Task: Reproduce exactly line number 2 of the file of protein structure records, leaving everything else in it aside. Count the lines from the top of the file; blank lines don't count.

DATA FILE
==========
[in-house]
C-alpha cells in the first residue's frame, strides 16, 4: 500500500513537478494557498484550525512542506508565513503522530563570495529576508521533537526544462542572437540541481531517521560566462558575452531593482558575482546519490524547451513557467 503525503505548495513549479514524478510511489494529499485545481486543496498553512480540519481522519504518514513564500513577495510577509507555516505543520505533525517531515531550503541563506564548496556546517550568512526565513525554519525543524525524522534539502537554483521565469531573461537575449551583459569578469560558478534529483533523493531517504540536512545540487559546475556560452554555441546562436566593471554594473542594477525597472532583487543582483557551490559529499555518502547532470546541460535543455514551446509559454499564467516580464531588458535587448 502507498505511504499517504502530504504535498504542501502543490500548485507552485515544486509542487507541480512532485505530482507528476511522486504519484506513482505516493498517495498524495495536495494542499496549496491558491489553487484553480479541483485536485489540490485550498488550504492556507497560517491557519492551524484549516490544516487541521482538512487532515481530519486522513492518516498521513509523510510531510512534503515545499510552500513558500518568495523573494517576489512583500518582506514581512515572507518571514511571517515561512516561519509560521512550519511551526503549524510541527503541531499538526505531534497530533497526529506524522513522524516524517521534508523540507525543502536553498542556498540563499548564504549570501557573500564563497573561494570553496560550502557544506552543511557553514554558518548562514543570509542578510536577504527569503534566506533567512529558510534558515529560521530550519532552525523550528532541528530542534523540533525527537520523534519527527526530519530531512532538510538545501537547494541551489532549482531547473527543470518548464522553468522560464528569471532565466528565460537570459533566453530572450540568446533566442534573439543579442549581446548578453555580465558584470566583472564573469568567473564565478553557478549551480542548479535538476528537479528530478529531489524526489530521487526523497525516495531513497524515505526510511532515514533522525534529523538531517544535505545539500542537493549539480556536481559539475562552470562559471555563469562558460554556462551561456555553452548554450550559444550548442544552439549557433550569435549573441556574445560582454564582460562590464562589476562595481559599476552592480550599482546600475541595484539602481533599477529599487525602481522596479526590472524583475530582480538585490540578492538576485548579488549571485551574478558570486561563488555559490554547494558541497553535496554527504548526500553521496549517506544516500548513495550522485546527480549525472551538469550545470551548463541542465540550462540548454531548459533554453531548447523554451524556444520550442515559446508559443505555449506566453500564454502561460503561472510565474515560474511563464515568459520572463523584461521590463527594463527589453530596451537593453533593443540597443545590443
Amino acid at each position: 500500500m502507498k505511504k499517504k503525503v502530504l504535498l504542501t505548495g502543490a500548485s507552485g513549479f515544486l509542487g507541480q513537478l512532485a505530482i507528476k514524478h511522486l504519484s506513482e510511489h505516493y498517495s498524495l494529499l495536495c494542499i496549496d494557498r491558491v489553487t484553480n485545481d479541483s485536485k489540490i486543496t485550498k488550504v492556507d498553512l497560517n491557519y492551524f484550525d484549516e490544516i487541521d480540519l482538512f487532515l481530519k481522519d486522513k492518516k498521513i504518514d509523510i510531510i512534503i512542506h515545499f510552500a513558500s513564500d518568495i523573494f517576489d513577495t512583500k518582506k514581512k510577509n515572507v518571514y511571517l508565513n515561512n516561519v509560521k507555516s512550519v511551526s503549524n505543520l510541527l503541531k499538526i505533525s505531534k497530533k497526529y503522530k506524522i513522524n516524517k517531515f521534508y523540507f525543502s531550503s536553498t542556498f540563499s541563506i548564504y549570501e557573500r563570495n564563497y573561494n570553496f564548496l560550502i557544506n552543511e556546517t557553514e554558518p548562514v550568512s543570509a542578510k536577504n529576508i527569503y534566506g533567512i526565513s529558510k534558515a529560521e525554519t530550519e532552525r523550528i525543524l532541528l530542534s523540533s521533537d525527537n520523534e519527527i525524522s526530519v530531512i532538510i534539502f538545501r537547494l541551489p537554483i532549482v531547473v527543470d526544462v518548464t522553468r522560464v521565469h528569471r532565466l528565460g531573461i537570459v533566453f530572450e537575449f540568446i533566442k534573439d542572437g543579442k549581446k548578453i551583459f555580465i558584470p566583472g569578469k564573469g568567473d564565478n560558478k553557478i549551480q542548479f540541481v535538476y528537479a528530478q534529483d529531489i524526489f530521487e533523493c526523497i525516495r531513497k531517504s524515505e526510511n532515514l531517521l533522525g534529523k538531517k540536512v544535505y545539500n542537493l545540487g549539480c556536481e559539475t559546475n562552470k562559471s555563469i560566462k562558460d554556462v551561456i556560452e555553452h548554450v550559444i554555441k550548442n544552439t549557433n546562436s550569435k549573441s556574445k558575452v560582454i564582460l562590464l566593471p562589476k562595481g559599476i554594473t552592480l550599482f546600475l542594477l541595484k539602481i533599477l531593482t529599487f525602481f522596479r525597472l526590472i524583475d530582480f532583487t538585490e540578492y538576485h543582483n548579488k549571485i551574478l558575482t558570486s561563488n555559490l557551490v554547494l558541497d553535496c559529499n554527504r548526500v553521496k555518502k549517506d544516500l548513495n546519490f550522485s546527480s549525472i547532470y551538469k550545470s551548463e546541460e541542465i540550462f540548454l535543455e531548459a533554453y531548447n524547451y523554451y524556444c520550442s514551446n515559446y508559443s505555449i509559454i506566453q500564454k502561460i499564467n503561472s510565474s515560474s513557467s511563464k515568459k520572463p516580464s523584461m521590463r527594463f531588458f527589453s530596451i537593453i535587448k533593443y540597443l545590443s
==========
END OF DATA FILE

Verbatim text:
C-alpha cells in the first residue's frame, strides 16, 4: 500500500513537478494557498484550525512542506508565513503522530563570495529576508521533537526544462542572437540541481531517521560566462558575452531593482558575482546519490524547451513557467 503525503505548495513549479514524478510511489494529499485545481486543496498553512480540519481522519504518514513564500513577495510577509507555516505543520505533525517531515531550503541563506564548496556546517550568512526565513525554519525543524525524522534539502537554483521565469531573461537575449551583459569578469560558478534529483533523493531517504540536512545540487559546475556560452554555441546562436566593471554594473542594477525597472532583487543582483557551490559529499555518502547532470546541460535543455514551446509559454499564467516580464531588458535587448 502507498505511504499517504502530504504535498504542501502543490500548485507552485515544486509542487507541480512532485505530482507528476511522486504519484506513482505516493498517495498524495495536495494542499496549496491558491489553487484553480479541483485536485489540490485550498488550504492556507497560517491557519492551524484549516490544516487541521482538512487532515481530519486522513492518516498521513509523510510531510512534503515545499510552500513558500518568495523573494517576489512583500518582506514581512515572507518571514511571517515561512516561519509560521512550519511551526503549524510541527503541531499538526505531534497530533497526529506524522513522524516524517521534508523540507525543502536553498542556498540563499548564504549570501557573500564563497573561494570553496560550502557544506552543511557553514554558518548562514543570509542578510536577504527569503534566506533567512529558510534558515529560521530550519532552525523550528532541528530542534523540533525527537520523534519527527526530519530531512532538510538545501537547494541551489532549482531547473527543470518548464522553468522560464528569471532565466528565460537570459533566453530572450540568446533566442534573439543579442549581446548578453555580465558584470566583472564573469568567473564565478553557478549551480542548479535538476528537479528530478529531489524526489530521487526523497525516495531513497524515505526510511532515514533522525534529523538531517544535505545539500542537493549539480556536481559539475562552470562559471555563469562558460554556462551561456555553452548554450550559444550548442544552439549557433550569435549573441556574445560582454564582460562590464562589476562595481559599476552592480550599482546600475541595484539602481533599477529599487525602481522596479526590472524583475530582480538585490540578492538576485548579488549571485551574478558570486561563488555559490554547494558541497553535496554527504548526500553521496549517506544516500548513495550522485546527480549525472551538469550545470551548463541542465540550462540548454531548459533554453531548447523554451524556444520550442515559446508559443505555449506566453500564454502561460503561472510565474515560474511563464515568459520572463523584461521590463527594463527589453530596451537593453533593443540597443545590443